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Malcolm Gladwell: for or against?

A mild controversy may be brewing around Malcolm Gladwell, the Canadian journalist and bestselling author of Blink and The Tipping Point, and a New Yorker staff writer.

The dispute arose after The New Republic‘s cantankerous literary editor, Leon Wieseltier, passingly referred to Gladwell as an “idiot” on his blog. Basically, Gladwell’s popularity rubs Wieseltier the wrong way, and he ascribes it to a general decline in American ideas: “The language of business is now the smart language. This society is surrendering not to economics but to economicism, which is what happens when economics settles where it does not belong,” he writes.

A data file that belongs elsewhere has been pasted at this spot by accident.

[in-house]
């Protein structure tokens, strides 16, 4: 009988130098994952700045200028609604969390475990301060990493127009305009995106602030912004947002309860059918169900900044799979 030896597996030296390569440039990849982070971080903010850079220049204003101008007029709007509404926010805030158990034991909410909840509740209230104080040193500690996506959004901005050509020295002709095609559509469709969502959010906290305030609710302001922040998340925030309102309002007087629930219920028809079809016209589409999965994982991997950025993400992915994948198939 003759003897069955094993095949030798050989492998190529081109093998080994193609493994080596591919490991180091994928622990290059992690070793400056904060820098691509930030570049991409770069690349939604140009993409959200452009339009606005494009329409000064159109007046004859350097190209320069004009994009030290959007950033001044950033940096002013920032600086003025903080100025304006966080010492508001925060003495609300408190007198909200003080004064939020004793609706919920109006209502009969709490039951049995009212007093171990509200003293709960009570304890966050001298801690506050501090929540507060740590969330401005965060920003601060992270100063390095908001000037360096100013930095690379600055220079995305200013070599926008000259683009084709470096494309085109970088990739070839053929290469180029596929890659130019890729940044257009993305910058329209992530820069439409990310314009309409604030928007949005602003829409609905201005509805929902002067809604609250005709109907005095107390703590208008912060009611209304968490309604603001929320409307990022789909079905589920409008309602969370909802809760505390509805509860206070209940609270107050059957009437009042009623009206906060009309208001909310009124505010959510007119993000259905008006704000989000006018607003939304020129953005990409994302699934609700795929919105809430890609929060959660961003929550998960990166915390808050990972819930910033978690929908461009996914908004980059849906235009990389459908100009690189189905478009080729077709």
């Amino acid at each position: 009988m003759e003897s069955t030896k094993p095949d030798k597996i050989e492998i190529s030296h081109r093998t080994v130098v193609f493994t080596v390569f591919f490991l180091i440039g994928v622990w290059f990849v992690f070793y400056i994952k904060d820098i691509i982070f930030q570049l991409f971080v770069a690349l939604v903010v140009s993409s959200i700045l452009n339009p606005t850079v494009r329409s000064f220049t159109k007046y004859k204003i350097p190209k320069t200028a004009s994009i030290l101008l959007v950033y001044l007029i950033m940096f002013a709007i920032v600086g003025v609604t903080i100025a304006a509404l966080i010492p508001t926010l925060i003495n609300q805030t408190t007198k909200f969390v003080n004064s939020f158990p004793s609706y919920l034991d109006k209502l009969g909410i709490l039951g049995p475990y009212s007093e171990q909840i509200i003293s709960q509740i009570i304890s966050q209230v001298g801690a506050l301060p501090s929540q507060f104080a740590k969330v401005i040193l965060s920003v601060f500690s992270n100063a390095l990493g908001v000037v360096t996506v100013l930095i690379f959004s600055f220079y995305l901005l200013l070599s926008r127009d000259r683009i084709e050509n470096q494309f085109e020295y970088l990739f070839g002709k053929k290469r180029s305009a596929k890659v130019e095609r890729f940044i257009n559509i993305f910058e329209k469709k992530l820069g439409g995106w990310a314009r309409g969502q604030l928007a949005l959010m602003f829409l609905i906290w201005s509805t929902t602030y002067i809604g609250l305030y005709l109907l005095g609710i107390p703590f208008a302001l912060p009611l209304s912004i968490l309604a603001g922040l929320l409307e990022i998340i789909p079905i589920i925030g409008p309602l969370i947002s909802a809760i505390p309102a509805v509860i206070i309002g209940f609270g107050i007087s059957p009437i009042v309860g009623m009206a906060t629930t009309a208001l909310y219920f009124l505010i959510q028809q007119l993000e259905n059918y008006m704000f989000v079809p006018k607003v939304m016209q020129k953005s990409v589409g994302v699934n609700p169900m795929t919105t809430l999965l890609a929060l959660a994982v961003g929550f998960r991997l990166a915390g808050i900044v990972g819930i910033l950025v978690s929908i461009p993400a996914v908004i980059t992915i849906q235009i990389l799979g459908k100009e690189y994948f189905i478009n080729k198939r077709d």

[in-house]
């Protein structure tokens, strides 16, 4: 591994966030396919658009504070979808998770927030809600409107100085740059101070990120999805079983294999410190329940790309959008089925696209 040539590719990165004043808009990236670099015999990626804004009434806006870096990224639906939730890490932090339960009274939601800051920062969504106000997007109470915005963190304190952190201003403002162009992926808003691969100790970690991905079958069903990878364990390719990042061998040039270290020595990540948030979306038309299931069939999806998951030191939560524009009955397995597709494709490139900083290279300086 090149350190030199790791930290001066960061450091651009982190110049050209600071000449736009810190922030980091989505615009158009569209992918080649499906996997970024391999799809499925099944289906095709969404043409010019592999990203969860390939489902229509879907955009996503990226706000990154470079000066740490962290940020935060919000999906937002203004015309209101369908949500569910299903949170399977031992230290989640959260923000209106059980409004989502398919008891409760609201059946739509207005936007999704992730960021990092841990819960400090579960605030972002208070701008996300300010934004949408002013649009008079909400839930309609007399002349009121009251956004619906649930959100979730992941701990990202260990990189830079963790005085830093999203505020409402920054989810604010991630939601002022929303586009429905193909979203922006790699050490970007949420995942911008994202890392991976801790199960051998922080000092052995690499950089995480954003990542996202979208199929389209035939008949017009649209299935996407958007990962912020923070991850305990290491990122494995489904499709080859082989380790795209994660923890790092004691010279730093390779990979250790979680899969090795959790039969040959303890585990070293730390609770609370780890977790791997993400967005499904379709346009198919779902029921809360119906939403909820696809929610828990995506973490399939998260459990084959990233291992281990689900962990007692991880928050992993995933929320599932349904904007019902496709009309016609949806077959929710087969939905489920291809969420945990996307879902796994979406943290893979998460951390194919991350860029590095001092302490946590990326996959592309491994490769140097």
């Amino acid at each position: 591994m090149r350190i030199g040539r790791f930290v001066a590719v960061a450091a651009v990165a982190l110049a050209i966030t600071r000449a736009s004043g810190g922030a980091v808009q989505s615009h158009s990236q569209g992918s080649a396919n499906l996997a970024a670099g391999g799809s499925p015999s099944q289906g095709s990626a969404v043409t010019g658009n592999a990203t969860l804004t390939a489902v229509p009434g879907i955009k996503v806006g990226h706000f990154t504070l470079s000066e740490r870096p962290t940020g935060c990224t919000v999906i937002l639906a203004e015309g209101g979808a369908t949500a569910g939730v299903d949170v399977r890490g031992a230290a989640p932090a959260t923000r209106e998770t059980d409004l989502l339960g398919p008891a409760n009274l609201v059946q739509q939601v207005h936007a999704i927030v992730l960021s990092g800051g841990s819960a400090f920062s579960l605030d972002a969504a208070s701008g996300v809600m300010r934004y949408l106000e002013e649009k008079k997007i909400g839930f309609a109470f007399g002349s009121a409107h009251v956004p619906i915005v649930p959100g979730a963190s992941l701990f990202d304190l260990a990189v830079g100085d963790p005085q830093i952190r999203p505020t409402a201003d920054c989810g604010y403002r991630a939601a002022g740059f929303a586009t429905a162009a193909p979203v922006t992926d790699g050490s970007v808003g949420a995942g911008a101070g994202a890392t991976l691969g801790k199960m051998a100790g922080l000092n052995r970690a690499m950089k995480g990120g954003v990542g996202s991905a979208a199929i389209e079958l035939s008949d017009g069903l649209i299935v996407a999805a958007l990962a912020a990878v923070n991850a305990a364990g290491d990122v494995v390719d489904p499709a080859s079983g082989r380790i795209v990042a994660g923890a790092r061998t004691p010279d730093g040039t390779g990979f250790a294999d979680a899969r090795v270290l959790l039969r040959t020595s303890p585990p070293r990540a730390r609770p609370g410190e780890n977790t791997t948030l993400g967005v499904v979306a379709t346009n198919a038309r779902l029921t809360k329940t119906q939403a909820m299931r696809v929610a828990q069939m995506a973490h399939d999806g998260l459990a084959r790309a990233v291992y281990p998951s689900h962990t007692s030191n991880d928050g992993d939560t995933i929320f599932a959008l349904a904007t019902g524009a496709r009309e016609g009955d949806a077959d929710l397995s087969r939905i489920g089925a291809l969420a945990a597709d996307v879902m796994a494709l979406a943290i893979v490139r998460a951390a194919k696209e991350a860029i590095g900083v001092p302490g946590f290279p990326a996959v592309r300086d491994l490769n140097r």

In response, New York Times blogger Barry Gewen hesitantly stepped up in Gladwell’s defence:

Now, Malcolm Gladwell’s books can certainly be criticized for a superficial and homiletic sheen, but their author is anything but an idiot. Gladwell has ferreted out some fascinating research and translated it into language that makes it accessible to millions of readers. He is a very capable popularizer.

Here’s what Gewen has to say about Wieseltier:

The chattering classes have long complained about how talk radio and the shouting contests that pass for political commentary on television have lowered the tone of discourse in America…. So it’s dismaying when [Wieseltier] takes the same kind of bullying cheap shot, and in one of our leading intellectual publications, that one expects from, and dislikes in, a Rush Limbaugh or Bill O’Reilly.